Vitamin D deficiency is actually more prevalent that you would expect. With such an emphasis on not going out into the sun we are now seeing more people having a lack of vitamin D in their bodies. Other causes are when people are on a strict vegetarian diet, because most of the natural sources of vitamin D are found in animal-based food such as: fish, fish oils, egg yolks, cheese, fortified milk, beef, liver and fortified dairy and grain products. The body makes vitamin D when our skin becomes exposed to sunlight. A few studies have shown that older adults with darker skin are at a higher risk of vitamin D deficiency. Also as people age their digestive tract and kidneys are less able to convert vitamin D to its active form, therefore increasing their risk of vitamin D deficiency. Certain disease states such as Crohns, type1 and type 2 diabetes, glucose intolerance, multiple sclerosis, cystic fibrosis and celiac can occur when the vitamin is not present. People who are obese are also in the high risk category of not being able to absorb the vitamin.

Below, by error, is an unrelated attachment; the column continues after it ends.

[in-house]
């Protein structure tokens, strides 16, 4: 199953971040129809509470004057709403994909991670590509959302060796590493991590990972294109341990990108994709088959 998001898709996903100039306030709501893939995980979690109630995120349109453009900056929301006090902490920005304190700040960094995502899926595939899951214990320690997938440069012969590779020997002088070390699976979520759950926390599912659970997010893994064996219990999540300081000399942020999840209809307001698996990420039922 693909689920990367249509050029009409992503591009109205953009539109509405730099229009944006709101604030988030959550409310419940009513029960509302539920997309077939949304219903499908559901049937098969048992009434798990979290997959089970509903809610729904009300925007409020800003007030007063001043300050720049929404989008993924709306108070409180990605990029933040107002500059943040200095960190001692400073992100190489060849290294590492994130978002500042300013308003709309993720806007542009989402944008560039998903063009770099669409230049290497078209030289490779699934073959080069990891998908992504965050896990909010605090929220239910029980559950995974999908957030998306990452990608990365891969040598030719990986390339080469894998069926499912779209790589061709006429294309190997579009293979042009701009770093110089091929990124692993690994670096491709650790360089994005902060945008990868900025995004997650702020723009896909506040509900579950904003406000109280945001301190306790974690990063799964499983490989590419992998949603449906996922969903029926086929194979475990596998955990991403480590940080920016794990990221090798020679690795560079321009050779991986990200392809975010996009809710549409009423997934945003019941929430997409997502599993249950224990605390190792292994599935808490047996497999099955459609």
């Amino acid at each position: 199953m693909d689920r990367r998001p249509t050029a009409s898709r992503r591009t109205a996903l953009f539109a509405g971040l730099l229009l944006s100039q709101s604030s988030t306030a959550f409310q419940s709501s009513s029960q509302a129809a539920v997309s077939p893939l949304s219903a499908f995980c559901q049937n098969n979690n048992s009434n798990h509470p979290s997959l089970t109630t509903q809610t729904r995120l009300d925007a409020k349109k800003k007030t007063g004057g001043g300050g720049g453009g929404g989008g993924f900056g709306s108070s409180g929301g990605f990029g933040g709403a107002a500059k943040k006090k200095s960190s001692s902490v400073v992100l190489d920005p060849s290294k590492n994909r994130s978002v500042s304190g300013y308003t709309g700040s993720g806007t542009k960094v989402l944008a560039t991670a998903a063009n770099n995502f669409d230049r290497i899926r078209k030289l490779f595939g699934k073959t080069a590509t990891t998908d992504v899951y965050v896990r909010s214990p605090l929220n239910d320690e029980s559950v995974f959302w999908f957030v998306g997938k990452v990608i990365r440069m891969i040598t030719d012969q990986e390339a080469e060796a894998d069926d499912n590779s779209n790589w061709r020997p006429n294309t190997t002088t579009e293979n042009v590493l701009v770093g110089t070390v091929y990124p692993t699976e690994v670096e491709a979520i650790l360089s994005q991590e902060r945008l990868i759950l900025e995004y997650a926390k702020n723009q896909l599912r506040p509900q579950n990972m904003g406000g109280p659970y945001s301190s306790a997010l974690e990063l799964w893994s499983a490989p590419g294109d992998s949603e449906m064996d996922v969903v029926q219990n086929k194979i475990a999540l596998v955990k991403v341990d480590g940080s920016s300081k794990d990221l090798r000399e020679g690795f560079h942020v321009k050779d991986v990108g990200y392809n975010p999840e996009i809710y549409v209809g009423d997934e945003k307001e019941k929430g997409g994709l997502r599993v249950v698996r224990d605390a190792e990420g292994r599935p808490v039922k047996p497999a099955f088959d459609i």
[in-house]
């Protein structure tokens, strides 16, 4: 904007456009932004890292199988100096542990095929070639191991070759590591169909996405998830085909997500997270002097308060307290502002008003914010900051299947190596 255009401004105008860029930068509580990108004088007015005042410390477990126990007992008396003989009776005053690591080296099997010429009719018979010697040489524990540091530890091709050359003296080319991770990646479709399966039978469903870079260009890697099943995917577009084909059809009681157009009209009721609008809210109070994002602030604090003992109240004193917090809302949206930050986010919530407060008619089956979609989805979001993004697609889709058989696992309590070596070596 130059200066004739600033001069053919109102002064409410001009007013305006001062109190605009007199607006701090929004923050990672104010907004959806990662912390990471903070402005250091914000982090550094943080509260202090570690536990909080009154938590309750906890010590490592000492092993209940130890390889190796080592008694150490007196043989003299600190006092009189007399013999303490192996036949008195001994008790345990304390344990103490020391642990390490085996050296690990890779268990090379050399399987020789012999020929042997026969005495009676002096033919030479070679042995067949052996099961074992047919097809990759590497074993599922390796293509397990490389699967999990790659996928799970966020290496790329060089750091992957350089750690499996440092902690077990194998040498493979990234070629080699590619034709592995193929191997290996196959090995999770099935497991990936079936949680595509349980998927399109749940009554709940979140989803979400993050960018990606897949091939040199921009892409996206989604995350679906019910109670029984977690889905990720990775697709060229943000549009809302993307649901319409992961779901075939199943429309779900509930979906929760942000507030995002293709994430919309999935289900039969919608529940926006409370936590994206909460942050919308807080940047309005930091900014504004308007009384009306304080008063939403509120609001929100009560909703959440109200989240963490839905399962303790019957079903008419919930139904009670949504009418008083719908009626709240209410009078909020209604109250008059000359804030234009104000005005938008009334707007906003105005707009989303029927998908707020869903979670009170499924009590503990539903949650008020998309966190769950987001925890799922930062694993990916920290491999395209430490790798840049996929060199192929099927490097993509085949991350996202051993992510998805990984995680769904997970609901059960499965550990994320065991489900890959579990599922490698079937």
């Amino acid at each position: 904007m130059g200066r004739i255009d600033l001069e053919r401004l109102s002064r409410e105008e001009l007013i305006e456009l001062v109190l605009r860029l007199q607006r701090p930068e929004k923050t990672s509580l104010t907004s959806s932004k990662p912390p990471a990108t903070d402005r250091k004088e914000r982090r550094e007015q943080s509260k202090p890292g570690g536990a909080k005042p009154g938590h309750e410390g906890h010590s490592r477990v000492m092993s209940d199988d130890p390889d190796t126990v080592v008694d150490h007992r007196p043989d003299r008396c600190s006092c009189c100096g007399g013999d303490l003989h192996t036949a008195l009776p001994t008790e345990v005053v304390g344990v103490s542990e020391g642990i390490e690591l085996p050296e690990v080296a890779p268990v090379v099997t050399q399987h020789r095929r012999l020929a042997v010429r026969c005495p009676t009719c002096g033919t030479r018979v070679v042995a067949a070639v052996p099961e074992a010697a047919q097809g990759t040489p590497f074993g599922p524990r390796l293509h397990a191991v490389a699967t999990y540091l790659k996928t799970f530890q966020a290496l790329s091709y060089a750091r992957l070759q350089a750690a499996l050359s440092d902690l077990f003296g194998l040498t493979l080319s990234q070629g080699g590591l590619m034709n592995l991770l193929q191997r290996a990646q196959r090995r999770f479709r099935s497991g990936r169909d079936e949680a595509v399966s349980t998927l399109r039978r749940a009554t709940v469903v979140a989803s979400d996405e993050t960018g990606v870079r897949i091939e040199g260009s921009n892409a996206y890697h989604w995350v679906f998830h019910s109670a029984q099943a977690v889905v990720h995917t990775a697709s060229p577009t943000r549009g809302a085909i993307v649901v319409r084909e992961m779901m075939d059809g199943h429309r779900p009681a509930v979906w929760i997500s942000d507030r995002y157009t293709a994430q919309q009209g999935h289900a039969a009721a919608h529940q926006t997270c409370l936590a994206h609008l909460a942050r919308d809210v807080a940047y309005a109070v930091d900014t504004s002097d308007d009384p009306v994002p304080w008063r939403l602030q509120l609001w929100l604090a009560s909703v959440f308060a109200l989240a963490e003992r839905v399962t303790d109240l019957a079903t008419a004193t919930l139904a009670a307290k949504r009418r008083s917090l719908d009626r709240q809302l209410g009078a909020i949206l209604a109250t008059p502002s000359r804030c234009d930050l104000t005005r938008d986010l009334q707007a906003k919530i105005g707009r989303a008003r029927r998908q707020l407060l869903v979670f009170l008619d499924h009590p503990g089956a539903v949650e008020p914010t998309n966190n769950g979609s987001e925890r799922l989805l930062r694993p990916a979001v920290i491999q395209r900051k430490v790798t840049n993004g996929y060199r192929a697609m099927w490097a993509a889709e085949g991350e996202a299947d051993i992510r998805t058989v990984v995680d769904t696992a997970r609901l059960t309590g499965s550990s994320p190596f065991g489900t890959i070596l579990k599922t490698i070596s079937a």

If for instance that you are overweight or obese then Vitamin D is extracted from the blood by fat cells, altering its release into our circulation system. It is common to see people with a BMI of over 30 to have low levels of the vitamin. Vitamin D is essential for strong bones because it helps the body use calcium from our diets. Vitamin D deficiency has been associated with rickets disease in which the bone tissue doesn’t properly mineralize, leading to soft bones and skeletal malfunctions. Vitamin D deficiency we now believe can be responsible for a range of other disorders as well. Symptoms vary for individuals, but many who are deficient will have some of the following symptoms: bone pain and muscle weakness. If left for a long period we increase the risk of death from cardiovascular disease, asthma in our kids, some cancers, and some cognitive impairment in adults as they age. To be sure you are actually vitamin D deficient then you must see your doctor and ask for a test before assuming anything.
Treatment for Vitamin D Deficiency
Treatment for vitamin D deficiency involves getting more vitamin D — through diet, the sun and via a prescription for your local GP.
Once you have ascertained that you are in fact deficient and have this situation rectified, ensure you embark on a good diet and exercise regime.
By: John Hart
Master’s In Education” (Disability/Rehab) Newcastle University Australia
“Grad Cert Education” Newcastle University Australia
“Diploma of Sport and Recreation”